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Considering the future of towns for aging residents

Take a walk through the town of Milton or Ellendale, Georgetown or Millsboro, and ask yourself what will this town be like in 10 years? Take a look at the people, the houses and the businesses, then put on your City Planner hat and think about how you would create a downtown where people will want to live, work and socialize ten or twenty years from now.

What do we know about the people who will want to live in our cities and towns? What will they need? Do we have the right mix of housing and businesses, retail shops and restaurants? Most of the existing inventory of homes is traditional two story houses without first floor bedrooms and without elevators. How is that going to work as the residents continue to age?

What we need to do is retrofit our communities and transform them into ageless communities that are suitable for everyone, according to Bob McNulty, President of Partners for Livable Communities . The housing market has changed and we need to take advantage of the opportunity to both retain and attract people of all ages to move into our cities and towns.

We need to move from a focus on keeping things the same to adapting what we have to meet future needs. We can encourage renovation of in-town houses to better suit our older citizens need for one-level living, with the availability of accessory apartments on the second floor or a carriage house on the property. Accessory units can house caregivers or be rented to generate retirement income to support independent living. We can also encourage developers to build duplexes or patio homes within town limits. The style and architecture can be designed to fit the look of the neighborhood or historic district and still work better for the fastest growing segment of our population.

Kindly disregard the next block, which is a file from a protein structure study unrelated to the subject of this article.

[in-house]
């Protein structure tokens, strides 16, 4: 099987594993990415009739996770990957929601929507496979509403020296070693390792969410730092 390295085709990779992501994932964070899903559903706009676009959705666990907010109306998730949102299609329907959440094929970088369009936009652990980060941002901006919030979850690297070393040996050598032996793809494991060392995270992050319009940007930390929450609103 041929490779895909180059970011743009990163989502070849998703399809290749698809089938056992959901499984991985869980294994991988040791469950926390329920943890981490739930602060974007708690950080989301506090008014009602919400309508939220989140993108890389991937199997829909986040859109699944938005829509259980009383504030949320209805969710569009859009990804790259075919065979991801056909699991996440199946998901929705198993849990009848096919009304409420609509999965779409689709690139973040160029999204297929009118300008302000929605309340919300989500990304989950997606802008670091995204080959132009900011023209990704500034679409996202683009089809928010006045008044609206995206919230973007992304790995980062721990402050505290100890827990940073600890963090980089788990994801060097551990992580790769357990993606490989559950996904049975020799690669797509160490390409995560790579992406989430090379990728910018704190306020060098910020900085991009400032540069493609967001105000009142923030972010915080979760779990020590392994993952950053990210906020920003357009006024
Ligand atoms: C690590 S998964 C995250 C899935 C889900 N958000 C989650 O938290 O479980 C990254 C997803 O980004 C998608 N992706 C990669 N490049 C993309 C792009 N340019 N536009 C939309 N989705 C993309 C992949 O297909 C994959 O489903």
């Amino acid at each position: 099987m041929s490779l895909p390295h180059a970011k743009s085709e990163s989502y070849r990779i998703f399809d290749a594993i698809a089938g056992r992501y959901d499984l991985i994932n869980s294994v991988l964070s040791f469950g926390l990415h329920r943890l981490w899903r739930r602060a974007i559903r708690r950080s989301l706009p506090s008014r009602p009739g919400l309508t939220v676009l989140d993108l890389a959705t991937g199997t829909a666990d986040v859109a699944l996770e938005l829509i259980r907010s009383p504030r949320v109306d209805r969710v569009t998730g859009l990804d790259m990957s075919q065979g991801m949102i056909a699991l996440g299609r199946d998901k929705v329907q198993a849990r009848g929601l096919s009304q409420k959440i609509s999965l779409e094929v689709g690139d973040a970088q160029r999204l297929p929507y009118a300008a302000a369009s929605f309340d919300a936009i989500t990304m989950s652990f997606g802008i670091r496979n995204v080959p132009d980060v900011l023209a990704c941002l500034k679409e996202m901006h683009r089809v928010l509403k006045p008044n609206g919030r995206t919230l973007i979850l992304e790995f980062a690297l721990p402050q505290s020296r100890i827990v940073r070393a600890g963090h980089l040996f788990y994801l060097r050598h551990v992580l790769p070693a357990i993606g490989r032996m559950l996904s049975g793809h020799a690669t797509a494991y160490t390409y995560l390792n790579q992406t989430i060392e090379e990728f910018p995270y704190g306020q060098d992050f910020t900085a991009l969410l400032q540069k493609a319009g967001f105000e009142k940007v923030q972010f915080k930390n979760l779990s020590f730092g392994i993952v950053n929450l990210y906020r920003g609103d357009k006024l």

Can we turn the inevitable into a positive? Where can we look for some good examples of how others have seized the opportunity and reinvented their cities and towns? St. Petersburg, Florida, wants to be a Creative Arts Center while accommodating older citizens. They turned their downtown arts district into a creative stew, says McNulty, where artist housing and housing for older citizens is right next to the Art Galleries in the Cultural Center of town.

In Battle Creek, Michigan, vacant downtown buildings are being converted into loft style living with elevator access to all floors and retail shops and restaurants on the first floor. These and many other success stories are detailed at the organizations web site .

Awareness of the impact the aging population will have on our cities and towns is just a trickle now but in 3 years it will become a major civic agenda, McNulty continues. We can take advantage of this opportunity and work with the changing demographics, or we can continue to look backwards and do things the same way we always have.

Kathy Sperl-Bell is a Seniors Real Estate Specialist, a licensed Realtor with ReMax Coast & Country and owner of Gotcha Covered. She can be reached at

This Article appeared in the Delaware Coast Press, September 7, 2005.